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Love its boon benefit, advantage has sent If I die and wither I shall die content! I shudder no more - I could be martyred for my religion - Love is my religion - I could die for that. Nature Keats is one of the greatest lovers and admirers of nature.
In his poetry, we come across exquisitely beautiful descriptions of the wonder sights and senses of nature. He looks with child-like delight at the objects of nature and his whole being is thrilled by what he sees and hears.
Everything in nature for him is full of wonder and mystery - the rising sun, the moving cloud, the growing bud and the swimming fish. But Keats is not only the poet of nature. Infact, all the romantics love and appreciate nature with an equal ardour.
The differnce is that Keats's love for nature is purely sensuous and he loves the beautiful sights and scenes of nature for their own sake, while other romantics see in nature a deep meaning-ethical, moral or spiritual.
For example, Wordsworth claims that nature is a moral guide and universal mentor. Coleridge adds strangeness to the beauty by giving it supernatural touch.
Shelley, on the other hand, intellectualizes nature. Byron is interested in the vigorous aspects of nature and he uses nature for the purpose of satire. So, the attitude of all other romnantics towards nature is complex, but Keats' attitude is simple. He does not try to find any hidden meaning in nature and he describes it as he sees it.
He loves nature for its own sake and not for the sake of anything else. As pains and sufferings is the part and parcel of man's life, therefore, to forget his personal sorrows. He indulges in the world of natural beauty. As in the "ode to Nightingale", Nightingale and he becomes one, his soul sings in the bird which is the symbol of joy.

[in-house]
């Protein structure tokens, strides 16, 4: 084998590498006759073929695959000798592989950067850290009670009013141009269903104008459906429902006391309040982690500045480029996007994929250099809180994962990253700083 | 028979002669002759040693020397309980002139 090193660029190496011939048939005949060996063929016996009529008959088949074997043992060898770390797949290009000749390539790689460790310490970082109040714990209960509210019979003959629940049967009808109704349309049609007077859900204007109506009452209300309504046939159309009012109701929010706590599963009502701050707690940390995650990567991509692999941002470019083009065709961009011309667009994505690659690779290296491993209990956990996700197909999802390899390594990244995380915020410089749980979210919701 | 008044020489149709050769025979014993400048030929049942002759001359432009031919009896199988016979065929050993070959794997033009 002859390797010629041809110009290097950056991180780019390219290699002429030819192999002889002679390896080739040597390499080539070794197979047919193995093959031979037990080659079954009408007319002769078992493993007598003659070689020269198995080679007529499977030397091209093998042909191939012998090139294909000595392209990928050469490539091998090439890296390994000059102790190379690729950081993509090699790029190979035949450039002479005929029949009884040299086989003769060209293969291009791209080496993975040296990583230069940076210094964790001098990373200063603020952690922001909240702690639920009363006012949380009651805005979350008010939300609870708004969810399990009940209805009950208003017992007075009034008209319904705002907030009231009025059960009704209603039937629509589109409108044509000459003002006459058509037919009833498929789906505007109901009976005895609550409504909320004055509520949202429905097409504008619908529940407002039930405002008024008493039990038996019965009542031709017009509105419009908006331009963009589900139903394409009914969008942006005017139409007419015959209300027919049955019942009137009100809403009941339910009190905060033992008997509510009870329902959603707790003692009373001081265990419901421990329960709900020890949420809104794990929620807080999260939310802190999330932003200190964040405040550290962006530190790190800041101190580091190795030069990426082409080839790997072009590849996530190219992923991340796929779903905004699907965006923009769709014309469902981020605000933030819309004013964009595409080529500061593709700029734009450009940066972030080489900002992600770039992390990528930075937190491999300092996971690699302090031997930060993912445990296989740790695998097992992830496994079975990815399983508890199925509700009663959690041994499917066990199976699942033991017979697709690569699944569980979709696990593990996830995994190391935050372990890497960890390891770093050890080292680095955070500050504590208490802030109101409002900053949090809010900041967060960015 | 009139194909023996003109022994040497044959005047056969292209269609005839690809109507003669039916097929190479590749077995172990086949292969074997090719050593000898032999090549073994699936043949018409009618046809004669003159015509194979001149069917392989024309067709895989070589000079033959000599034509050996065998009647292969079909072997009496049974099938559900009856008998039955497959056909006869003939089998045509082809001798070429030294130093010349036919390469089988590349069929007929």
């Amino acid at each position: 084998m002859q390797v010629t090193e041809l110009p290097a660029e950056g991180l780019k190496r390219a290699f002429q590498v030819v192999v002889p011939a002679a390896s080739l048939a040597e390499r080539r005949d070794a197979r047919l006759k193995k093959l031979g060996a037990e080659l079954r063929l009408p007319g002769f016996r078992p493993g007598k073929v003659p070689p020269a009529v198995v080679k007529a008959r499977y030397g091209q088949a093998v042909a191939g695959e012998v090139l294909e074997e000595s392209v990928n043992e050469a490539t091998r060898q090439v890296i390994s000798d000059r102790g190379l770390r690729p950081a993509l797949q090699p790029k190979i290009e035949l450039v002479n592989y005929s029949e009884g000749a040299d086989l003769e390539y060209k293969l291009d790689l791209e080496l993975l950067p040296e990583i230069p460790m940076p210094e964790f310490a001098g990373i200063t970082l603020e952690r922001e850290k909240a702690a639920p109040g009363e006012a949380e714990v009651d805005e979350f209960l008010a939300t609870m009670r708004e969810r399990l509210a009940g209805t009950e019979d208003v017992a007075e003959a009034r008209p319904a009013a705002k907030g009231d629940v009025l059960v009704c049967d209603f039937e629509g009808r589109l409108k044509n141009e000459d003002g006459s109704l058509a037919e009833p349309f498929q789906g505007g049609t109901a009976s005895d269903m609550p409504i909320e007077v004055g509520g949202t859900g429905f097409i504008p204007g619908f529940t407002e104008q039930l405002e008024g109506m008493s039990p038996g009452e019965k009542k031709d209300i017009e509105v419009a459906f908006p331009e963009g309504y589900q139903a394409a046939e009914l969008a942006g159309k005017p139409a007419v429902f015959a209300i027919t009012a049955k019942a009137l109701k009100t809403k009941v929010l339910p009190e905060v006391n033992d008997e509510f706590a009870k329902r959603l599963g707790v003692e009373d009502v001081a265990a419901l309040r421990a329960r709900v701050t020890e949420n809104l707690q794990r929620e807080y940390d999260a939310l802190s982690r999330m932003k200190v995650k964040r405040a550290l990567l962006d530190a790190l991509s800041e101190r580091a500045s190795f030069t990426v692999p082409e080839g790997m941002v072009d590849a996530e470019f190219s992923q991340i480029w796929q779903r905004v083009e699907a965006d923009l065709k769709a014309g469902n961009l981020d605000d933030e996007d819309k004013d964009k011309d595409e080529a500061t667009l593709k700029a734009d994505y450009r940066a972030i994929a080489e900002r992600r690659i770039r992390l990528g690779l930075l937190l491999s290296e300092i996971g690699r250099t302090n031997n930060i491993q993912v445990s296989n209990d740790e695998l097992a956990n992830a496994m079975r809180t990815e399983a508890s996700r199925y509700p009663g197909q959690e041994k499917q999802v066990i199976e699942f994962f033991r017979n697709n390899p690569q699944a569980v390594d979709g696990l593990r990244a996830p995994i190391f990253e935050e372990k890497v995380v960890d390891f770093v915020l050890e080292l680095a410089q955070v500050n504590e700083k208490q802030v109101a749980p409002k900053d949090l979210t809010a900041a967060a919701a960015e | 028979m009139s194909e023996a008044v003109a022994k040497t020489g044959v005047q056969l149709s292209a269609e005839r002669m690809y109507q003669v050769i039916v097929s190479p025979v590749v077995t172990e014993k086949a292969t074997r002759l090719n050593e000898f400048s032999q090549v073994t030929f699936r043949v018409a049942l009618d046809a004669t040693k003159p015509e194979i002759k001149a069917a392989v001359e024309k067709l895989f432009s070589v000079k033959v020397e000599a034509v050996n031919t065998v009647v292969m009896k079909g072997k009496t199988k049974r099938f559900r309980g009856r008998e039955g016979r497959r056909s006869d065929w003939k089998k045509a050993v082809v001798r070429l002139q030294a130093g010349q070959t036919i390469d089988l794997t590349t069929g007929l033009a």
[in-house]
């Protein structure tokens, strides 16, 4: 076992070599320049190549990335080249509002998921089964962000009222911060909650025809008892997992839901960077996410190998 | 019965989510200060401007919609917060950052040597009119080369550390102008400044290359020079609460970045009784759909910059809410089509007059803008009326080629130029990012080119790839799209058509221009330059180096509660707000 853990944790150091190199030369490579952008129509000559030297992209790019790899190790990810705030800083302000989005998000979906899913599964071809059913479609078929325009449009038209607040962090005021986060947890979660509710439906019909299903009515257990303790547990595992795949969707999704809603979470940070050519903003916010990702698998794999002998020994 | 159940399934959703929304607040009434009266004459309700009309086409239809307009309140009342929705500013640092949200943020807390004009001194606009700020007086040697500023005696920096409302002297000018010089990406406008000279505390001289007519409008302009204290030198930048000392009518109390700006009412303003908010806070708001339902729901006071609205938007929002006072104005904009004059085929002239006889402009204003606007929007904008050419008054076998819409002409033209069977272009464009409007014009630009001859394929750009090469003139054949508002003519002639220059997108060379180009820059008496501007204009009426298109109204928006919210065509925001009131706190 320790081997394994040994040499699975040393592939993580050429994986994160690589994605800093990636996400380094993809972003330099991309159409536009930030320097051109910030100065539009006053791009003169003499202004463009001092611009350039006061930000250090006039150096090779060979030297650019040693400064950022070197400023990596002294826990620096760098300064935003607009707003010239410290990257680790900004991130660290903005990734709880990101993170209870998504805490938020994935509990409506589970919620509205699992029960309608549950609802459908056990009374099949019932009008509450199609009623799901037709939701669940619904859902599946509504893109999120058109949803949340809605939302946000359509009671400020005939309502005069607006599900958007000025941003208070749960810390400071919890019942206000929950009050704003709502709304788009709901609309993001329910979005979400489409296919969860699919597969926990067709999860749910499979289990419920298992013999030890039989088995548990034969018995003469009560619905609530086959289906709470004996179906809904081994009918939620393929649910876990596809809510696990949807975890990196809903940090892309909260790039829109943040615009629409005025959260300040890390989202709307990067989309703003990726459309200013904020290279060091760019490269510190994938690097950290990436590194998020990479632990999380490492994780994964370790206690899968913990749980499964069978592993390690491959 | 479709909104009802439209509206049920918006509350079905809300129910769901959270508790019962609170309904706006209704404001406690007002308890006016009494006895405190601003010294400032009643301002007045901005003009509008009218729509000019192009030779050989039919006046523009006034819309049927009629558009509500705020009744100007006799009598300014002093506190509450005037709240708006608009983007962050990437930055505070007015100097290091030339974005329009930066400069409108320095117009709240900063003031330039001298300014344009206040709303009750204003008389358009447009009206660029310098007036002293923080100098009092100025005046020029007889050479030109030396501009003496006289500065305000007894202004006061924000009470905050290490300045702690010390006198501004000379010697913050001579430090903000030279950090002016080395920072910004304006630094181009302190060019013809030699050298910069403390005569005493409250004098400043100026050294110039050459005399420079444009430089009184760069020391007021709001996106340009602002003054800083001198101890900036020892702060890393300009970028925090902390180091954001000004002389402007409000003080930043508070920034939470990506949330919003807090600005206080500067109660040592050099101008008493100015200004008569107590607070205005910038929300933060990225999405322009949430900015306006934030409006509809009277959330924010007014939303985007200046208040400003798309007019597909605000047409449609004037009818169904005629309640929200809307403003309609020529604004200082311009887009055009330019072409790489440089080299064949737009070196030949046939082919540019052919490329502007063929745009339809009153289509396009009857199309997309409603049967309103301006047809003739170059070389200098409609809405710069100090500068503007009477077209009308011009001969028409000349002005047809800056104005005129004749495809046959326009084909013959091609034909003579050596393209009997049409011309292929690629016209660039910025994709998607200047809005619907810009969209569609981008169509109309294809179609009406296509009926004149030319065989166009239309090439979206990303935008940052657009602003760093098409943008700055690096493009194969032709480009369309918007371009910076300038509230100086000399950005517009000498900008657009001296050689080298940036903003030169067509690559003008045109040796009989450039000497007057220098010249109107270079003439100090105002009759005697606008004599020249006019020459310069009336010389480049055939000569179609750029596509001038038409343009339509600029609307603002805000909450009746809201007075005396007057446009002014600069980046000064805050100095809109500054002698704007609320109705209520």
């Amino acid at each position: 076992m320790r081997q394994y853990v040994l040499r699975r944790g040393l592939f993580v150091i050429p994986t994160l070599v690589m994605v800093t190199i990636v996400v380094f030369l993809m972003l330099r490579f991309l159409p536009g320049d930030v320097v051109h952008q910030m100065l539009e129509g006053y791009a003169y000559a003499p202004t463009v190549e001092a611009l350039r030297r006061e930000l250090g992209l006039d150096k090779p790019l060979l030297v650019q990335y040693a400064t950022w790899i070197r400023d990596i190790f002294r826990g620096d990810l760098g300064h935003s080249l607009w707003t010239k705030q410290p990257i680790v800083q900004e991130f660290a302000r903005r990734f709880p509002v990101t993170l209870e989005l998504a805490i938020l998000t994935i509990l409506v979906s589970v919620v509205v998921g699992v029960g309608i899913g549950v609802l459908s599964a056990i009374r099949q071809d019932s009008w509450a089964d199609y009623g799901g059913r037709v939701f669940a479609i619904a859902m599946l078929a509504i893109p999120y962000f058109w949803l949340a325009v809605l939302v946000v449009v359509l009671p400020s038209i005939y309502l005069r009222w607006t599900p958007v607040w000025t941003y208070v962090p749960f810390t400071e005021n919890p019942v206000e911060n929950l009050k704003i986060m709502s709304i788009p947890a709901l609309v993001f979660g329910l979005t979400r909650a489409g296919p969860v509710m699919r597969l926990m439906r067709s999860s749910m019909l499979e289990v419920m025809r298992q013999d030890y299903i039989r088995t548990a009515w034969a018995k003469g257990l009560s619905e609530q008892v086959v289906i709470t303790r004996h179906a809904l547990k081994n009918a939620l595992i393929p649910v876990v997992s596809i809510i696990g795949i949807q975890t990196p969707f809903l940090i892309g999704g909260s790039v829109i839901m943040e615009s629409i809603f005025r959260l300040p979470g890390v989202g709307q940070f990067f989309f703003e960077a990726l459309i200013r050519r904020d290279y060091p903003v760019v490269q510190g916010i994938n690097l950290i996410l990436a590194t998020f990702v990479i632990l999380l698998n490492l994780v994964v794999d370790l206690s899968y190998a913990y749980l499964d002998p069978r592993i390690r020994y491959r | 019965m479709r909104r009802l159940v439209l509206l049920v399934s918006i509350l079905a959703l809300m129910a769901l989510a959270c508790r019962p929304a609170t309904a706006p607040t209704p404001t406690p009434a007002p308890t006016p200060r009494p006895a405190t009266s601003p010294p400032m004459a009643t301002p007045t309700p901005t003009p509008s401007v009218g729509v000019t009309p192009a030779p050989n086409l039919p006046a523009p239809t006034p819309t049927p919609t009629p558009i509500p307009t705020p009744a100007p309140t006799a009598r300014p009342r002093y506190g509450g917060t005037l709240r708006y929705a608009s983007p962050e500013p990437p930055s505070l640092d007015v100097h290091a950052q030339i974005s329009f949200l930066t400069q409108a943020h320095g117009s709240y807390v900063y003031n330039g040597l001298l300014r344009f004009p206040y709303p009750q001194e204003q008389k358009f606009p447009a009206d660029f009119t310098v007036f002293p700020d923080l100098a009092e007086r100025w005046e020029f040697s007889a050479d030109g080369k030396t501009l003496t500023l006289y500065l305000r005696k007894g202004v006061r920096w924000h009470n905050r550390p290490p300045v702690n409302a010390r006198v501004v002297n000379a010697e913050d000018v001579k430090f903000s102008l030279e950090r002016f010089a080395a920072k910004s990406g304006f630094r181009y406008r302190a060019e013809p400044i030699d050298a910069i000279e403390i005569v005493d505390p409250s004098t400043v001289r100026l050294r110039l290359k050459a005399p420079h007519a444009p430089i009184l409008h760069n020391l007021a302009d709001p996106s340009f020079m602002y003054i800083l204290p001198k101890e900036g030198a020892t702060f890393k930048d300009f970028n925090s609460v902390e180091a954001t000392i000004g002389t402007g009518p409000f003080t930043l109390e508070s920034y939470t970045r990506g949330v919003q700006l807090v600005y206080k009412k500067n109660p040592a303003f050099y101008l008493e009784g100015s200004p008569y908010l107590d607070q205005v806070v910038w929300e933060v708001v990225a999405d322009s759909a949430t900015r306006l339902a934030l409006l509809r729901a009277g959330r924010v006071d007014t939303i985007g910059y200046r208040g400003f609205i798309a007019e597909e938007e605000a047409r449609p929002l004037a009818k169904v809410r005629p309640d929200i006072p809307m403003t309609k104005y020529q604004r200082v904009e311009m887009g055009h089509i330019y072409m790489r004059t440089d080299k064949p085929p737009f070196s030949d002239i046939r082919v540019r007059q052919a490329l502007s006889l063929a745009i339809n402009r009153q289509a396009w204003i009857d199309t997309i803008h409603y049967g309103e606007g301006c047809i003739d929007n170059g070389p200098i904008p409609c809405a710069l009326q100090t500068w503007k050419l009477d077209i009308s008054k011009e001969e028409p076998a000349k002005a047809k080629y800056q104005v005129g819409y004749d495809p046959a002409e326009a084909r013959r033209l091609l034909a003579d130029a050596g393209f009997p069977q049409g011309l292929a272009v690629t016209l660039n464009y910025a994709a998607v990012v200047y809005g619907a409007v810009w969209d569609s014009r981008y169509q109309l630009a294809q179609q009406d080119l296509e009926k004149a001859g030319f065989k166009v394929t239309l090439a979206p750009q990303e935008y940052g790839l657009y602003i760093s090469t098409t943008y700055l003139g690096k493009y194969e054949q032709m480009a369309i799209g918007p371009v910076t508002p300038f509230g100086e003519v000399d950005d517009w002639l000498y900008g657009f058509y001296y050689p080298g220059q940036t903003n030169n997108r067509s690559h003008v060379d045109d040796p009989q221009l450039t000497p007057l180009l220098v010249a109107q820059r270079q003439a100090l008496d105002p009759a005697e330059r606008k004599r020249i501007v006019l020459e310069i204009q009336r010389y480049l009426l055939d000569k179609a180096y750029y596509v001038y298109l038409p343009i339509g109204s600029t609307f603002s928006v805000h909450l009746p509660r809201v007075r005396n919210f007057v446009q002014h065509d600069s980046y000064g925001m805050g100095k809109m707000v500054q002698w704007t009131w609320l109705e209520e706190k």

The song of the bird transfers him into the world of imagination and he forgets his personal sorrows in the happy world of the nightingale: Fade far away, dissolve, and quite forget What thou among the leave hast never known, The weariness the fever and the fret.
Similarly, in "Ode to Autumn" he looses himself in the loveliness of autumn. He lives wholly in the present and does not look back to the past or look forward into the future. In that state of mind, he asks: Where are the song of spring? Ay where are they" Think not of them, thou hast thy music too.
Keats could be saying that pain is beautiful. It could be a philosophical statement about life or it may only make sense in context of the poem, 3 Imagination 'The setting of imagery should like the sun come natural to him' 'If poetry comes not as naturally as the Leaves to a tree it had better not come at all'.To Autumn Questions and Answers.
In what way might the poem be considered to be a typical romantic piece? In his ode, "To Autumn," John Keats personifies the season of .
- Critical Analysis of Ode to Autumn by John Keats John Keats was born in He was known to be a romantic poet; poetry that describes the natural world. The poem ode to autumn was written in Keats’s poetic achievement is made all the more miraculous by the age at which it ended: He died barely a year after finishing the ode “To Autumn,” in February Keats was born in to a lower-middle-class family in London.
The theme of the poem "To Autumn" by John Keats is the season of autumn personified. Keats describes the sights, sounds and activities of autumn.
Although Keats never called "To Autumn" an ode, it resembles his other odes written in The poem "To Autumn," has three stanzas. "To Autumn" was a poem written by the romantic poet John Keats, after walking through the water meadows of Winchester, England, in an early autumn evening of The poem features many a Romantic qualities, particularly through its use of corporeal imagery which appeals to all aspects of the human senses/5(2).
Keats' Odes are his most popular and accomplished works, comprising Ode on Melancholy, Ode to Psyche, Ode to a Nightingale, Ode on a Grecian Urn, and To Autumn.